Sunday, June 24, 2007

We Few, We Happy Few

I had a red letter day yesterday.

It technically started with Wendy and Karen playing Go Fish at midnight. After they left I was able to assemble and bake a rhubarb custard pie. I was really happy with how it turned out. I think what helped the crust be "so light" was that I didn't over blend it when I mixed the liquid with the flour/shortening; plus, I didn't refrigerate it as long as normal. Then I went to bed.

I intended to leave at 9:30 to be able to casually (read legally) drive to Glenwood, IA to hear Amy's husband, Tim, preach. I was off by 23 minutes, but still arrived on time (the ol' time/distance value of speed). After church we had a delicious meal (of note was a marinated carrot dish that Amy made) at Tim and Amy's. Then we played bean bags, whilst Ben discussed his dream of a creator coffee collective house.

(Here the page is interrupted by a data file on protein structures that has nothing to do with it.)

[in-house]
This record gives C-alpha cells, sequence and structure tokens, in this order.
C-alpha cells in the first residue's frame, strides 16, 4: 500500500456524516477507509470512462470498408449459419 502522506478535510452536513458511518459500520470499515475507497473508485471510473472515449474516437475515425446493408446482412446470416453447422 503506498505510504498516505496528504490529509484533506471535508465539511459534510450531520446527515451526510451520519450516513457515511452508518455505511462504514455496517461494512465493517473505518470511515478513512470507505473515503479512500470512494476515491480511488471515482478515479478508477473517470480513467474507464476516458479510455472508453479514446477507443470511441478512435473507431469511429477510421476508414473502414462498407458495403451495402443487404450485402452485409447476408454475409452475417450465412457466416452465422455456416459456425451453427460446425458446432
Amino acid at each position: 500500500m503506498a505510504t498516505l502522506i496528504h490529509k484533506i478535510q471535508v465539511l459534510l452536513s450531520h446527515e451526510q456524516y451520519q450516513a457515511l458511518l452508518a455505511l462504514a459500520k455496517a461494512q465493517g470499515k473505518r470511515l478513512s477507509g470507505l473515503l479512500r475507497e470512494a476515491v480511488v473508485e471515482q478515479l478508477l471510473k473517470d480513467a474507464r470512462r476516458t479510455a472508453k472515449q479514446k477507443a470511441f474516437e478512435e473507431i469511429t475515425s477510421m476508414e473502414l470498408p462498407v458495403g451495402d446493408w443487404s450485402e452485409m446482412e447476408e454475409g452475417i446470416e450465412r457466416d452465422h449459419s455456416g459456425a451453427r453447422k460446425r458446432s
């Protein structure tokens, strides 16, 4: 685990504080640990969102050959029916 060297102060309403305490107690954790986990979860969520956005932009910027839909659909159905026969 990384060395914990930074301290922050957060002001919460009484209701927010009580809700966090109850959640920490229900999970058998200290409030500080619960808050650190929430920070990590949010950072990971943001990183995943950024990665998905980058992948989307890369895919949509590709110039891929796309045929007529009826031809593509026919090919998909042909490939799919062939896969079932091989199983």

After some laying about, I went to Shakespeare on the Green to "mark territory" for the group while they gathered the picnic fixings (again Amy came through with a really great peanut sauce). This gave me an hour to read In Praise of Shadows and take an actual nap. Everyone arrived (A pleasant surprise was the arrival of Scott, Tanya, Jessica, and Katie.) and the play soon started.

I really enjoyed the performance of Henry V and was surprisingly touched by two things: first the tragedy of the boys who watched the luggage being killed by the fleeing French and second, that Henry had to ask the French herald whether he had won the day or not.

Because I had no timeline to get back home, I was able to drive the speed limit while thinking about the fine time had by all.

[UPDATE: The peanut sauce is now linked to the recipe.]

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At June 24, 2007 2:12 PM, Blogger Amy said...

good title, daniel. i'm in the process of posting the most requested recipes from yesterday, including the peanut sauce and marinated carrots, if you would like to link to or copy them.